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Sunday, May 10, 2020

3500-year-old Ancient Egyptian stone chest could lead archaeologists to royal tomb - HeritageDaily - Archaeology News

https://www.heritagedaily.com/2020/05/3500-year-old-ancient-egyptian-stone-chest-could-lead-archaeologists-to-royal-tomb/128882

3500-year-old Ancient Egyptian stone chest could lead archaeologists to royal tomb

A stone chest excavated by archaeologists near Deir el-Bahari and the temple of Hatshepsut could lead archaeologists from the Institute of Archaeology at the University of Warsaw to a royal tomb.

The chest has the name of the Pharaoh Tuthmose II inscribed on the casing. Tuthmose II was the 4th Pharaoh of the 18th dynasty period in Egypt and reigned from 1493 to 1479 BC.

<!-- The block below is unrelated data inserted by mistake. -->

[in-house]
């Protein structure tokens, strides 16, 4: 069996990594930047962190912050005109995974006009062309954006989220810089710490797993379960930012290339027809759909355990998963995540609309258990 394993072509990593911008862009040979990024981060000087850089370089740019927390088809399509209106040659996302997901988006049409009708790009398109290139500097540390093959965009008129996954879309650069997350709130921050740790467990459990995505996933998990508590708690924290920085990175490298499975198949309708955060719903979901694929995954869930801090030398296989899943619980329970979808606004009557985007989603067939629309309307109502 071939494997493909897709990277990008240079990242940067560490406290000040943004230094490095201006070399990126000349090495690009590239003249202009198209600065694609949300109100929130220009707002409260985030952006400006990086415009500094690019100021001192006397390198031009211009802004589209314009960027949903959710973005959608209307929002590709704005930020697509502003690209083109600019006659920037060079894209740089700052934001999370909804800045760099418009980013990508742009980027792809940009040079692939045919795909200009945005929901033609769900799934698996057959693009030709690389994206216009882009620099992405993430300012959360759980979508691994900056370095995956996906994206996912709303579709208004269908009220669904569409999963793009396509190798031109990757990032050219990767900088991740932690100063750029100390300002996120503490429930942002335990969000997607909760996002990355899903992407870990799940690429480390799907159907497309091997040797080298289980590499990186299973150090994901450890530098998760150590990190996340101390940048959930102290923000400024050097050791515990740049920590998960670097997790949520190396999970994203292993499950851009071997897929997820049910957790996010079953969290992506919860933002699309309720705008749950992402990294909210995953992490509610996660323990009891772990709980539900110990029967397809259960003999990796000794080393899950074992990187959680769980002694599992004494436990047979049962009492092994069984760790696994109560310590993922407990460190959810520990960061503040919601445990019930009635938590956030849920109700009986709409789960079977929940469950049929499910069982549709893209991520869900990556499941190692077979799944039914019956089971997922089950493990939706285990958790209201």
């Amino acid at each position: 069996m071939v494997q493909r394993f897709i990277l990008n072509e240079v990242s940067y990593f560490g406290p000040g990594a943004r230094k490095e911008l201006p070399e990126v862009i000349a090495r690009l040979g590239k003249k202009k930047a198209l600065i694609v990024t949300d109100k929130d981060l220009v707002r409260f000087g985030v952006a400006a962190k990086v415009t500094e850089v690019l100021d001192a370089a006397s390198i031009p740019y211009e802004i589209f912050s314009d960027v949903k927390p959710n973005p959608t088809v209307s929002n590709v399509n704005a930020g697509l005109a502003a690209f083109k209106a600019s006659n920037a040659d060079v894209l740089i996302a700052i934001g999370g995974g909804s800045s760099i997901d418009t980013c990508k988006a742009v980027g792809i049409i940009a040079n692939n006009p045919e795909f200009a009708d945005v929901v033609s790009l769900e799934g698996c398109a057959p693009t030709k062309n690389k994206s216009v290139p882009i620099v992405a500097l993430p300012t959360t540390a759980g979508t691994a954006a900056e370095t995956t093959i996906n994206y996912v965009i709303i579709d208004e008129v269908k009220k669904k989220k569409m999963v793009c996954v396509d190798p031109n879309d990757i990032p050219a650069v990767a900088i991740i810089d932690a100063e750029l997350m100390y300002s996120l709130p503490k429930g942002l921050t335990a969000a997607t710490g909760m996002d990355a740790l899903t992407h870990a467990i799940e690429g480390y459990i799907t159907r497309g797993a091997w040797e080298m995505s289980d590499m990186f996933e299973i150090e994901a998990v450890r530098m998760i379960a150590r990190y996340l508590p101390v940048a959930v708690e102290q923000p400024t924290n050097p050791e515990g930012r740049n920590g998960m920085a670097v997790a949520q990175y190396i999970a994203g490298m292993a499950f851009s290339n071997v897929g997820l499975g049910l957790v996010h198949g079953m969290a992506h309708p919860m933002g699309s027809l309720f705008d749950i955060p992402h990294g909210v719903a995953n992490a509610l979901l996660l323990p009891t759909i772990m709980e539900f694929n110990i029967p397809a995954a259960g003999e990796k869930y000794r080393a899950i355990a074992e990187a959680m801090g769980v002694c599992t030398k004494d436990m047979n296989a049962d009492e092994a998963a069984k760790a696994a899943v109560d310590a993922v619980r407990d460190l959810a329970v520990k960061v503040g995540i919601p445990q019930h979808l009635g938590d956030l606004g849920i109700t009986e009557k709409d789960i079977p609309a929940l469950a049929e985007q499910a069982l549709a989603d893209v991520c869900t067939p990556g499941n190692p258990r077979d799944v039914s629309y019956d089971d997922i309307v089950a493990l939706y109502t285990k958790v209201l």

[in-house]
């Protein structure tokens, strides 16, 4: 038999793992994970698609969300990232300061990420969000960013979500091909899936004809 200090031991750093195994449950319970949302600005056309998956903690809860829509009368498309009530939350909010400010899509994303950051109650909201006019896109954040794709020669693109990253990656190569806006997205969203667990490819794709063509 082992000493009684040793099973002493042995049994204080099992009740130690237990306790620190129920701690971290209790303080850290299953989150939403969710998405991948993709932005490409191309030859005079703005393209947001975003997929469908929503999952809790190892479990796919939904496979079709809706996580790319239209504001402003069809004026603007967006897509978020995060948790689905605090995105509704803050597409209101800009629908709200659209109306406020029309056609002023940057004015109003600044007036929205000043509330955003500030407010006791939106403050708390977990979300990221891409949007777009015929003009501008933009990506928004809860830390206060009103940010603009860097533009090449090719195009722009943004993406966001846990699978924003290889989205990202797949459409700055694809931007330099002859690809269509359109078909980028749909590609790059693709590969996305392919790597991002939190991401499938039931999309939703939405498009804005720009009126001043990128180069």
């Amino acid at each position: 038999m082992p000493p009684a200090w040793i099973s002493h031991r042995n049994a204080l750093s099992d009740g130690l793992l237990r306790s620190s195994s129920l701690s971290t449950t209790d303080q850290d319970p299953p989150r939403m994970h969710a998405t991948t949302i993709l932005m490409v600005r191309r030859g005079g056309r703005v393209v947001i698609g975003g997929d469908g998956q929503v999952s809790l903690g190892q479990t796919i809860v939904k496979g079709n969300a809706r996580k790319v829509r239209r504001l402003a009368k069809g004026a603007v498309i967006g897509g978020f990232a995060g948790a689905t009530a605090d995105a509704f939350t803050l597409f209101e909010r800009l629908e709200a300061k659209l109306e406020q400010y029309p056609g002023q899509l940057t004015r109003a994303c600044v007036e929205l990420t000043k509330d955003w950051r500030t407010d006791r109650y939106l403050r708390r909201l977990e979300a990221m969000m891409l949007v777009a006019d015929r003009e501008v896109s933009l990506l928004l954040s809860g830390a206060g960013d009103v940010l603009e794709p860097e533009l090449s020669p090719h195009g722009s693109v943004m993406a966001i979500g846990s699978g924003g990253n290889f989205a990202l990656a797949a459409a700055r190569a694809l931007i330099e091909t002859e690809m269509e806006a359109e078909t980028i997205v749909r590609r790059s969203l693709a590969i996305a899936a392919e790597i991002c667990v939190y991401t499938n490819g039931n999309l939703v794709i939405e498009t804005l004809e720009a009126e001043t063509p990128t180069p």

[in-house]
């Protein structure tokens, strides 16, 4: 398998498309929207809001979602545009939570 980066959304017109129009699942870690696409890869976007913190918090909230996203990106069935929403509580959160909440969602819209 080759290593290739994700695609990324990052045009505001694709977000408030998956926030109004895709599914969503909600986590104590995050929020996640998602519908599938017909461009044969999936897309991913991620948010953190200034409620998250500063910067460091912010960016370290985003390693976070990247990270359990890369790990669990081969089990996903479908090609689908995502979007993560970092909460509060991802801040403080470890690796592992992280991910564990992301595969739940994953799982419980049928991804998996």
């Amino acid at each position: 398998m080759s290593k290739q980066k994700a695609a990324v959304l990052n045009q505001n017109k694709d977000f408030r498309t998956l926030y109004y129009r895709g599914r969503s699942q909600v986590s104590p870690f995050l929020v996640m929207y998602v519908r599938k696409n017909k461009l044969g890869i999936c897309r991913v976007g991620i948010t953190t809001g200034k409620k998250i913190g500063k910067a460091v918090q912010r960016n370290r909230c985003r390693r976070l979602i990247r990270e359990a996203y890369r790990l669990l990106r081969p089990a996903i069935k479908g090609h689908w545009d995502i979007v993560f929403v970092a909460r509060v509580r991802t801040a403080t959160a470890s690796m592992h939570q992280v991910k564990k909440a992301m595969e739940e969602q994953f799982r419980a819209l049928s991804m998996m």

His remains were discovered in 1881 along with many other Pharaohs from the 18th and 21st dynasty that included Ramesses II, also known as Ramesses the Great in Tomb TT320 (DB320), otherwise known as the Royal Cache. Many royals were buried in TT320, as their initial royal tombs were often plundered by grave robbers or in need of restoration.

The chest was discovered near the remains of the temple of Tuthmose III, son of Tuthmose II, and suggests that his original royal tomb before reburial in TT320 may be nearby.

Deir el-bahri – Image Credit : Jeff Dahl

Head of excavations Professor Andrzej Niwiński from the Institute of Archaeology of the University of Warsaw said: "The box itself was about 40 cm long, slightly less in height. It was well camouflaged, it looked like an average stone block. It was only after closer inspection that it turned out to be a box."

The box, most likely party of a royal deposit, also contained a sacrificial goose and various artefacts wrapped in linen.

Professor Niwiński added: "The royal deposit indicates that a temple was established on behalf of the king, or that a king`s tomb was founded. Since we are in the very centre of the royal cemetery, it is certainly a tomb. Finding this deposit indicates that we are in the process of discovering the tomb."

Header Image  :  Thutmose II. Image Credit – G. Elliot Smith

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